Protect Your Eyes From Sunburn

06/20/2013

Hey parents, have you ever found that you or your children are squinting while outside in the bright sun?

If so, you’ve experienced a direct message from your eyes that they need protection from the outside light. While no suntan lotion can protect them, the proper sunglasses as well as a broad brimmed hat can do just the trick!

Your Eyes get Sunburned, Too

iStockphoto/Thinkstock
Make the smart decision and protect your eyes

Intense and short-term exposure to ultraviolet radiation (UVA or UVB light rays) has the potential to cause photo keratitis, a painful burn on the surface of our eyes that can cause temporary blindness (think bright sun reflecting off snow or a sandy beach).

Even if you escape that type of damage, persistent and long-term irritation from UVA or UVB radiation has the potential to lead to vision robbing conditions such as cataracts and age-related macular degeneration, as well as skin cancer around the eyes and on the lids. 

The Lowdown on UV

  • Sunlight contains ultraviolet radiation (UVR), specifically types A and B radiation (UVA and UVB)
  • UV light is most intense late morning to mid-afternoon, from 10 am to 4 pm
  • Window glass (unless it contains a special coating) does not absorb UV radiation. This makes it especially important to wear sunglasses while driving or as a passenger in cars, buses, etc.
  • UV intensity is highest in summer months, at higher altitudes, and closest to the equator
  • Eye damage from UV light can occur on cloudy days
  • Children under the age of ten are at a higher risk for UVA and UVB effects because the lens of the eye is very clear, allowing even more light to penetrate

Shopping for Sunglasses

When shopping for sunglasses, remember that lens color (dark or mirrored) doesn't necessarily mean better protection from UV rays. In fact, poor quality dark lenses have the potential to distort colors, even the red and green on traffic lights. And, the darker the lenses, the greater the chance your pupils (dark part of the eye) will dilate and let in more damaging UV light. Therefore, it may be best to consider amber, neutral gray, brown or green colored lenses.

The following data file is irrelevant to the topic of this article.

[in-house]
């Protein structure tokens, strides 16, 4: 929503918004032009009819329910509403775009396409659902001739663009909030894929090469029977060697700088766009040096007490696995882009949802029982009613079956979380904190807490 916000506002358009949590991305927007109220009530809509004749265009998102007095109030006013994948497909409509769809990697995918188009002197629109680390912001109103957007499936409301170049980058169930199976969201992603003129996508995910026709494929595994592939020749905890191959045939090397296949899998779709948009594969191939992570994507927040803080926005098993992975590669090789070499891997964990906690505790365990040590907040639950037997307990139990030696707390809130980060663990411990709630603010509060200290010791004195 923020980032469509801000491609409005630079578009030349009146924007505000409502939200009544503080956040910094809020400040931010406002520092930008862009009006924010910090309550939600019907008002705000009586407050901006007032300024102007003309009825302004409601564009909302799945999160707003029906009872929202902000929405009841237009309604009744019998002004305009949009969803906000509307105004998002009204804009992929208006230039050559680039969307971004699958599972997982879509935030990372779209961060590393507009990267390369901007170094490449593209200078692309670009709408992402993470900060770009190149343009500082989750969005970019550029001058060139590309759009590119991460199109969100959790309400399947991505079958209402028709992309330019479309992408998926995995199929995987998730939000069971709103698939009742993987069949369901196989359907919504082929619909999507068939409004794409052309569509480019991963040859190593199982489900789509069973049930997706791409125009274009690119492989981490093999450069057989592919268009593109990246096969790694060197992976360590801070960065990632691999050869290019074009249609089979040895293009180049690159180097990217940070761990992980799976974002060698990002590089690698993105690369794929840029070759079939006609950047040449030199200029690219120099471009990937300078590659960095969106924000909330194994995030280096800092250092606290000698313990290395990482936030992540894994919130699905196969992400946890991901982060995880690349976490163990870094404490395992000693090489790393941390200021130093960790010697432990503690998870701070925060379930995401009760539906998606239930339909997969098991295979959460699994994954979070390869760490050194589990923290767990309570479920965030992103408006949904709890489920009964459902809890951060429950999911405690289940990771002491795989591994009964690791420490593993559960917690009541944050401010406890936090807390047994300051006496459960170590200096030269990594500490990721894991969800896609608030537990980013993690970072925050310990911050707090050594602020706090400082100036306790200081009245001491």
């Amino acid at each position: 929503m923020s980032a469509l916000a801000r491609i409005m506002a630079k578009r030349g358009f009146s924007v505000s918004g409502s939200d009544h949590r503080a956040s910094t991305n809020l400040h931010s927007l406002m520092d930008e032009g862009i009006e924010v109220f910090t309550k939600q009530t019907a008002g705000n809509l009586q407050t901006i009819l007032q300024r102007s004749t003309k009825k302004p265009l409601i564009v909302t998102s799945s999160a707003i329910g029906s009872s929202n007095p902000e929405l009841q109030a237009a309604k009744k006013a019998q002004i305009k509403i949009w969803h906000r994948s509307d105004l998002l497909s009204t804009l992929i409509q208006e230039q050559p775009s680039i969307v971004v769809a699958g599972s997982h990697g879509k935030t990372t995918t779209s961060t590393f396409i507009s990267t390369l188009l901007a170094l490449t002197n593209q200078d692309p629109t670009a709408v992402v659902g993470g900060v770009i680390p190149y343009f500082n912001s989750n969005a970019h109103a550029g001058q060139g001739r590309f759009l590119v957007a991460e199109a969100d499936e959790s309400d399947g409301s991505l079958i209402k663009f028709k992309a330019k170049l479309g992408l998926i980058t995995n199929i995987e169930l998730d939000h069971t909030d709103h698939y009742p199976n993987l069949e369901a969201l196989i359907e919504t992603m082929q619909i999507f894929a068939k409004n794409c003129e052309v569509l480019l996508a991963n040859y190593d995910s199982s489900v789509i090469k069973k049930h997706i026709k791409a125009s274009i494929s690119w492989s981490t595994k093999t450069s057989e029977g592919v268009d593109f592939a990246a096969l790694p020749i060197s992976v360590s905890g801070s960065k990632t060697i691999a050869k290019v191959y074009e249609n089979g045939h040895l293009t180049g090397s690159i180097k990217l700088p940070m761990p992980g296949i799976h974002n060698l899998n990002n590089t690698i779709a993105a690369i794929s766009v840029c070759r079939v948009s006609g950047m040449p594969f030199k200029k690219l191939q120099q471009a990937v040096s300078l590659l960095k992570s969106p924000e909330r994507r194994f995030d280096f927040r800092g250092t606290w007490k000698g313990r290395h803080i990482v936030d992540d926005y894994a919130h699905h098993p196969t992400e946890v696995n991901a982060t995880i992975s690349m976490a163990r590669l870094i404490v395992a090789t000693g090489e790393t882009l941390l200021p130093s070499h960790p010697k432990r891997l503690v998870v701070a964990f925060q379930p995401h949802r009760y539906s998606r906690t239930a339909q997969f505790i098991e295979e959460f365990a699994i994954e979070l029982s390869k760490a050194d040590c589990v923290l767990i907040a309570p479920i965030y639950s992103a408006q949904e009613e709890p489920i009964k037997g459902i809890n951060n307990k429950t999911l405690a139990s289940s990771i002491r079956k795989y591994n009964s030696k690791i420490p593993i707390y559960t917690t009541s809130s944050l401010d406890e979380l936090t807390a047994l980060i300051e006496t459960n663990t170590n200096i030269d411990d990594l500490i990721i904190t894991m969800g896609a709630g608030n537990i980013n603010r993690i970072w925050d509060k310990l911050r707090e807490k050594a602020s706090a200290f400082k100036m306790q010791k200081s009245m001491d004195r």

When it comes to polarized lenses, they do have the potential to minimize glare, but by themselves, don't block UV rays. No matter what the color lens or whether or not they are polarized, the most important factor is to make sure your sunglasses block 99-100 percent of both UV-A and UV-B rays, or simply state, "provides 100% UV protection" or "UV400 protection."

Here are some tips to remember:

  • Expensive doesn't mean better. Choose sunglasses with lenses that are impact-resistant and made of polycarbonate. This is especially important for children so their glasses are "playground safe" and less likely to shatter, scratch or have the eyeglass lens fall out
  • Let kids pick out their sunglasses - if they like them there is a greater chance they will wear them. And if you can, go for the "daily double" by adding a broad brimmed hat of their choice to add protection to their eyes and skin from overhead light
  • Ensure the sunglasses fit properly and shield the eyes from all angles (this helps to decrease eye exposure to reflected light and glare)
  • Look for large or wrap-around lenses
  • Even though many contact lenses have some degree of UV protection, it is still important to wear sunglasses
  • If you wear prescription lenses, please speak with your ophthalmologist, optometrist, optician or eye care specialist regarding special UV coatings or prescription sunglasses

 Other Factors for Eye Protection

While wearing sunglasses on sunny days makes a lot of sense, eye protection on cloudy days is important too. The reflections that occur against sand, parking lots, snow, and water can produce the same sun damage to your eyes.

In addition to reflected light, there are medical reasons and/or medications that can cause your eyes to be more sensitive to the effects of UV light. These include but aren’t limited to the following:

  • Those who have already had cataract surgery or who have other retinal disorders.
  • Certain medications (some quinolone type antibiotics, tetracycline, sulfa drugs, birth control pills, diuretics, tranquilizers and others)
  • Children's eyes are even more sensitive to potential damage from UV rays. Given the time kids spend outside, unprotected UV exposure can build up over time and lead to increased vision problems during the adult years.

Best Bets

While outside, the best way to protect your eyes is to wear a broad-rimmed hat and wrap-around sunglasses (added protection from reflected light getting in through the sides). Not only that, but wrap-around sunglasses with overhead shields can also provide greater protection against skin cancer around the eyes or on the eyelids.

Wrinkle-less Bonus

Need one more reason to wear sunglasses? Wearing them cuts down on squinting in bright light as well as offers some protection against the premature aging of the skin (photoaging) around the eyes. This in turn may cut back on wrinkles. 

See what sunglasses compliment your face shape the best here.


Dr. Rob believes in preventative and integrative approaches to medicine. He specializes in family medicine as well as children's health and wellness.
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